Ten Questions With Robin Eubanks

By Robin Eubanks • June 01, 1998 • 4 min read

Robin EubanksRobin has toured and recorded with such diverse musicians as the Rolling Stones, Talking Heads and Barbra Streisand on her historic 1994 tour. He's performed on several television shows and specials including "The Tonight Show" featuring Jay Leno, "Saturday Night Live," the Grammy Awards and "Motown at the Apollo." He has worked on several projects for Broadway and film.

He has recorded 6 CDs as a leader which have received worldwide critical praise, and he leads his own groups which have toured Europe and Japan. Robin was recently appointed Assistant Professor of Jazz Trombone at the Oberlin College Conservatory of Music. He is on the faculty at the Manhattan School of Music and adjunct faculty at the University of Arts in Philadelphia. He teaches privately in New York and has taught and delivered seminars at universities and colleges throughout the world.

What are your reasons for playing jazz on a large bore, F-attachment trombone? Does this affect how you play in a section with other trombones (i.e., do you avoid the lead chair?)?

I prefer the sound of large bore horns. It's bigger, fatter and darker. I also enjoy playing in the trigger register of the horn. One of my first teachers was a bass trombone player. I play the same size horn regardless of the situation. I played lead in Slide Hampton's Jazz Masters Group and whatever sitution arises on my large bore Yamaha. It's the same size that the symphonic players play lead on, so I don't see a problem with it, at all.

How did you get interested in electronic effects with the trombone? What advice can you give someone wanting to experiment with it?

The first music that I enjoyed was R+B, rock and funk. There weren't too many trombones featured in that music. I played in local funk bands in Philly growing up, and I wanted to play solos but the limitations that I had playing, when I was younger, led me to desiring other sounds. The technology wasn't developed to the point that I could get the sounds that I wanted, using the trombone. In recent years the technological advances have allowed me to get closer to the sounds that I desire when I want to play "electric trombone". My advice to people wanting to experiment is. Learn to play straight acoustic 'bone as well as you can before experimenting. The root to successful experimentation lies in strong fundamentals.

How do you schedule practice time with your busy touring/gigging schedule? What do you do to make the most of what time you do have available?

Good question! Unfortunantely, I went for over 5 years without a good practice schedule. I just did long tones, lip fexibilities, tonguing exercises and scales. Basically, I just did a good warmup. This kept the basics cool and performing did the rest. During that period I was looking for the opportunity to get back to HARD practicing, but couldn't find the time. This year a solution presented itself, in the form of teaching. I started teaching trombone at Oberlin in February. During the lessons, I play during much of the lesson in order to demonstrate things (and to practice). I would play up to 8 hours a days sometimes, just like the days when I would practice with Slide Hampton all day long. So I'm learning as much as the students during the lessons. It's GREAT for me. I hope to take my playing to another level very soon.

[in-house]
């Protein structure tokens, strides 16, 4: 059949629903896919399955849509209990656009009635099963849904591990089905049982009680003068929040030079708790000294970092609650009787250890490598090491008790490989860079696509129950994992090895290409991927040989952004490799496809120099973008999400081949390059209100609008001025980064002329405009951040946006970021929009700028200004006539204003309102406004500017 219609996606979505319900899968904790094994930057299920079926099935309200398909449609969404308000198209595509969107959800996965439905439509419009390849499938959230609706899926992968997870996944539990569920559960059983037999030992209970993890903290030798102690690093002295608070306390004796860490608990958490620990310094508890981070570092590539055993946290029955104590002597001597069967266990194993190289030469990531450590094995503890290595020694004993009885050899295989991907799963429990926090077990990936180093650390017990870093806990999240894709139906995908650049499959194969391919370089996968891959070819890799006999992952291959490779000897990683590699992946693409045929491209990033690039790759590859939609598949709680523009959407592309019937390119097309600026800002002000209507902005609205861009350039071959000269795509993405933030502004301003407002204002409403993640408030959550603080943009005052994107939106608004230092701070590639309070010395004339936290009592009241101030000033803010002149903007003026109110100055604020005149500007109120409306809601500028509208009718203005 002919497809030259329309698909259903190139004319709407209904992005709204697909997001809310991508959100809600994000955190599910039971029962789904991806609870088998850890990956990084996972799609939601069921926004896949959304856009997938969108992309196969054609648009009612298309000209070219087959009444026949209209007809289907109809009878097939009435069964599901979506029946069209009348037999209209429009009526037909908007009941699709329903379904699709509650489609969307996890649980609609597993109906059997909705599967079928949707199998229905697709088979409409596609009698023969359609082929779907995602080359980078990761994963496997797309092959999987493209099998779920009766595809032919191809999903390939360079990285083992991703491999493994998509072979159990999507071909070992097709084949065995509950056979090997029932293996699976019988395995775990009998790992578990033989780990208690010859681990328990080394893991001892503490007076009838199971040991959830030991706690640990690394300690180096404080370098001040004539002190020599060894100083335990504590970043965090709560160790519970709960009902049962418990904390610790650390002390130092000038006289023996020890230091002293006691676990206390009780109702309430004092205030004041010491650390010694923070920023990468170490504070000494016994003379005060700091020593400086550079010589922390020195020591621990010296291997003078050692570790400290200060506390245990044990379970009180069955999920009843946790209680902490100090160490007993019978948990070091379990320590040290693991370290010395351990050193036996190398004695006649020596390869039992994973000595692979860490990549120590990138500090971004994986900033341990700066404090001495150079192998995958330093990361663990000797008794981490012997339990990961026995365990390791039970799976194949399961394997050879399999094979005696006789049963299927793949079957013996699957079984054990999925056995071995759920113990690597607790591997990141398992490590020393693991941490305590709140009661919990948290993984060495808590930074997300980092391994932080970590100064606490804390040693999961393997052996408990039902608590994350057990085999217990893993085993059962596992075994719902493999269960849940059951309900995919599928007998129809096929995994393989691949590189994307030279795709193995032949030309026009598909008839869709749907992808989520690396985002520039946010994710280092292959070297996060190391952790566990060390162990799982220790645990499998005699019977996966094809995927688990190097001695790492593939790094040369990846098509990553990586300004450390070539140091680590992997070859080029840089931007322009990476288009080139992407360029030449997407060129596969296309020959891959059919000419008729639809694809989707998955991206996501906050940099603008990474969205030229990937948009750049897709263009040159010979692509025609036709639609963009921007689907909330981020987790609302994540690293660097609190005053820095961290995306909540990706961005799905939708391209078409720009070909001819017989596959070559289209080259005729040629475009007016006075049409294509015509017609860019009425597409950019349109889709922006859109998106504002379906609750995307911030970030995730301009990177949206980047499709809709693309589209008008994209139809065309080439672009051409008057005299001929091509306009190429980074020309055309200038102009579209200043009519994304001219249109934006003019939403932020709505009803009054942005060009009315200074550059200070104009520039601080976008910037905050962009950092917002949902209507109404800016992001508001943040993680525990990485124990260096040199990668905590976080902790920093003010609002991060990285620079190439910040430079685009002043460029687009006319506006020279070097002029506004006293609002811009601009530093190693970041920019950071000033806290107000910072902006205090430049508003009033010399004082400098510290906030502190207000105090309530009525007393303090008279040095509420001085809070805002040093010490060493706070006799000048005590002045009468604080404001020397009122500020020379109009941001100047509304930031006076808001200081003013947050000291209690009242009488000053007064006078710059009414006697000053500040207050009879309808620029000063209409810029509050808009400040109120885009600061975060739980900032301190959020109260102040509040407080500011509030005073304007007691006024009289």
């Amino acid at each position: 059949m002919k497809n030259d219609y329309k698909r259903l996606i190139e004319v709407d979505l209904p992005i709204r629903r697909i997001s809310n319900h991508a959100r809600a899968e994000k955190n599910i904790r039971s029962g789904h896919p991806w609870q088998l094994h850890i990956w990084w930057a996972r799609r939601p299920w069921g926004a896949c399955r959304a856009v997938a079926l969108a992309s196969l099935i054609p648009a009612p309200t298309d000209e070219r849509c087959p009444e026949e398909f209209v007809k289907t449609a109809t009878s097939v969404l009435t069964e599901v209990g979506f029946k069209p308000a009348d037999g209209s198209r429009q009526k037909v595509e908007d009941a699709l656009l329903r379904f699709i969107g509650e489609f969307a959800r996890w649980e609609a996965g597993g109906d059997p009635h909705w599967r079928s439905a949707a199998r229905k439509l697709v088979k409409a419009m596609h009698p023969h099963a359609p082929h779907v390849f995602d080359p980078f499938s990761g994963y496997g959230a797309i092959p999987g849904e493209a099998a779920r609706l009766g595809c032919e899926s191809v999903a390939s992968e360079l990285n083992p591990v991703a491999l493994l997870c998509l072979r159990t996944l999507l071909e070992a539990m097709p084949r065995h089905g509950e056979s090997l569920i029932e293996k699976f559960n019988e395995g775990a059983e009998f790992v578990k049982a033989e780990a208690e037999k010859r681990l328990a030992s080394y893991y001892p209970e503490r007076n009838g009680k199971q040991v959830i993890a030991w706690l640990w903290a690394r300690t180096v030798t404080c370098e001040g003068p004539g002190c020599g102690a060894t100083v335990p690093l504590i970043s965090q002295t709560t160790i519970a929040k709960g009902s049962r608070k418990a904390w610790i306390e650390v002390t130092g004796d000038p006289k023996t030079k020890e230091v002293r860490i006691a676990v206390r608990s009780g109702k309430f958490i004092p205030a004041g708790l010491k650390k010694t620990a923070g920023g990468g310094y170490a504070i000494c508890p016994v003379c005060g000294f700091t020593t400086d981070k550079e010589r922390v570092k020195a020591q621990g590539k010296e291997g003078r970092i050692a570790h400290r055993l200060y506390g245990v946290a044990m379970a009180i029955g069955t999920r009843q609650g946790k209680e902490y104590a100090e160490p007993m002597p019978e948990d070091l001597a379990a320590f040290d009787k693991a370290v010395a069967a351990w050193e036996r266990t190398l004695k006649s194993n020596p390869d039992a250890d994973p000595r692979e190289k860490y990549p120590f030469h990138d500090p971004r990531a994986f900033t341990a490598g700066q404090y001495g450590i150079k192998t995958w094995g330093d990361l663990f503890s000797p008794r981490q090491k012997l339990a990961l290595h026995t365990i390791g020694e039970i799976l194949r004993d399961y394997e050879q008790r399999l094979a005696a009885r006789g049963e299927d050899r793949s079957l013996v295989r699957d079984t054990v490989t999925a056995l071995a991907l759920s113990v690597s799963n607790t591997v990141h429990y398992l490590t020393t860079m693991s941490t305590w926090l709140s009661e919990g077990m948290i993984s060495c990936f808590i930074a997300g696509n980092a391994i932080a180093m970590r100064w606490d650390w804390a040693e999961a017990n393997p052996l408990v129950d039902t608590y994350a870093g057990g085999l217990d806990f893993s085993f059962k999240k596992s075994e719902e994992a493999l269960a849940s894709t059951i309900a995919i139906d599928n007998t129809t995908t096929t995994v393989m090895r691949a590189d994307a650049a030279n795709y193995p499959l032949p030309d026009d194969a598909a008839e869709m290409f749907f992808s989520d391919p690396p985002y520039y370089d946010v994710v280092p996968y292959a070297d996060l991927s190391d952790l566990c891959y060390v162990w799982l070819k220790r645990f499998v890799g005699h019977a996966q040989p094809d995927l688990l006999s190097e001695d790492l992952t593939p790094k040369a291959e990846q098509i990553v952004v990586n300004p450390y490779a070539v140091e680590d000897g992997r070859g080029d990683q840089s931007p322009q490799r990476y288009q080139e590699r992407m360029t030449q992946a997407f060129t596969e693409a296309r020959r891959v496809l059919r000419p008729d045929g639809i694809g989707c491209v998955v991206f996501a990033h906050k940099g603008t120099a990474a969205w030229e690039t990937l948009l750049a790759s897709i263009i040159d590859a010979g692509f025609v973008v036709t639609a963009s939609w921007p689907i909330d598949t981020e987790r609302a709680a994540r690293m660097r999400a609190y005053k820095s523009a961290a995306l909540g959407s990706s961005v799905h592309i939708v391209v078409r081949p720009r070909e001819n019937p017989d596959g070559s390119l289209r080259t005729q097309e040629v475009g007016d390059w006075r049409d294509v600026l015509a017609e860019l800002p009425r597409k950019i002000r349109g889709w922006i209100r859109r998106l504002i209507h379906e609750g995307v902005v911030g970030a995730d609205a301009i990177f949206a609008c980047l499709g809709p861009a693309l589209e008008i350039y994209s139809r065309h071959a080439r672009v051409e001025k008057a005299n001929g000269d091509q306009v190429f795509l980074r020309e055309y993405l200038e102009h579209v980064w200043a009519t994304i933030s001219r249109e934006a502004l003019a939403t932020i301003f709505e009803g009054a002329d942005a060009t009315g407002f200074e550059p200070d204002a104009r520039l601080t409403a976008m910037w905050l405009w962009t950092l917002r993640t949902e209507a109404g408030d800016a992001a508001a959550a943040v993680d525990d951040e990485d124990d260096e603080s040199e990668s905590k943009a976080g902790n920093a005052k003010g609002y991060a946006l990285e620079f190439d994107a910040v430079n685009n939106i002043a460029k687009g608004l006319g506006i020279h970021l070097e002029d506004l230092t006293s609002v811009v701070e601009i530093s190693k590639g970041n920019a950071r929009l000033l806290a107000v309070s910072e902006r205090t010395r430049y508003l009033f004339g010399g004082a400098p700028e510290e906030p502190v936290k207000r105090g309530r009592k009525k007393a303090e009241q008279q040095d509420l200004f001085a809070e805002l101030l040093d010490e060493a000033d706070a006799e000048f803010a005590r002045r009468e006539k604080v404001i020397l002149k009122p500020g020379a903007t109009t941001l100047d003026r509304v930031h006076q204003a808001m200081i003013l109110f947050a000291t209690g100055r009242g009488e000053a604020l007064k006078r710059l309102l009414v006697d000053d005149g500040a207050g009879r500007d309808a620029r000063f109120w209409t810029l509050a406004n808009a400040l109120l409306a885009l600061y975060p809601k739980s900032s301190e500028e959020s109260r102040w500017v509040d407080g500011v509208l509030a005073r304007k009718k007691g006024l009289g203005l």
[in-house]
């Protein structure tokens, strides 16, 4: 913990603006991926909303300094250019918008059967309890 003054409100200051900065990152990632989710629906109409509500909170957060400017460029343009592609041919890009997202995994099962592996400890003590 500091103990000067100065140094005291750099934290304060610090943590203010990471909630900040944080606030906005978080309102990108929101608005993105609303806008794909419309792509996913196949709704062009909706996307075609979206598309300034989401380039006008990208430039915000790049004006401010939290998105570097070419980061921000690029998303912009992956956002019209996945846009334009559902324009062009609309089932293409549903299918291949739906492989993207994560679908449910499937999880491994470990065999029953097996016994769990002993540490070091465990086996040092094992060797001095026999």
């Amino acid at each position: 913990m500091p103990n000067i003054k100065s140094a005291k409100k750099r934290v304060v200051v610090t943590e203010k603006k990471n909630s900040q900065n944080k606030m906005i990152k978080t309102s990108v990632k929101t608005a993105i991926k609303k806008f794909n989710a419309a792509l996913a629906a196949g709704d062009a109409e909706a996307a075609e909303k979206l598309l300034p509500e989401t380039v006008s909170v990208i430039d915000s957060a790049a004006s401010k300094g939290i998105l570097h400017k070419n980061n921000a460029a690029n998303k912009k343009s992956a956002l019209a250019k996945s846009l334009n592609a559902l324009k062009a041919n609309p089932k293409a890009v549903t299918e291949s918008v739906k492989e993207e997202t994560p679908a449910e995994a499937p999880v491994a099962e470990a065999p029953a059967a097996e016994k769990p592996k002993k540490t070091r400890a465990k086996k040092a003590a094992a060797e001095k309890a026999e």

Who are some of the musicians who have had the most influence on you as a trombonist and composer?

J. J. Johnson, Slide Hampton, Curtis Fuller and Al Grey have influenced me the most on the trombone. Slide first told me about Christian Lindberg and he has also inspired me, of late. But I think it's important to listen to any instrumentalist that you like. Don't be limited to trombonist. Don't limit yourself at all!

Who are some of your peers that you feel will be remembered as the most important and influential trombonists of today? Why?

Steve Turre, Frank Lacy, Ray Anderson, Conrad Herwig. I respect anyone that can make a living or support a family by playing a trombone. It's not easy, as we all know. These guys have been doing it for a while and they're known around the world for doing it well.

I have heard of a project of yours called The Electric Trombone. What exactly is this and where might I find some recordings?

It's not really an electric trombone. I play the acoustic trombone into a mike that I run through signal processors, like guitarists have been doing for decades. I combine and edit the effects, in order to create the sounds that I like. I don't have any definitive recordings of the electric 'bone yet. I've used it on a couple songs on my CD's, Mental Images and Karma as well as a couple Bobby Previte recordings. There's another good example on my website, an excerpt from a tune called Blues for Jimi.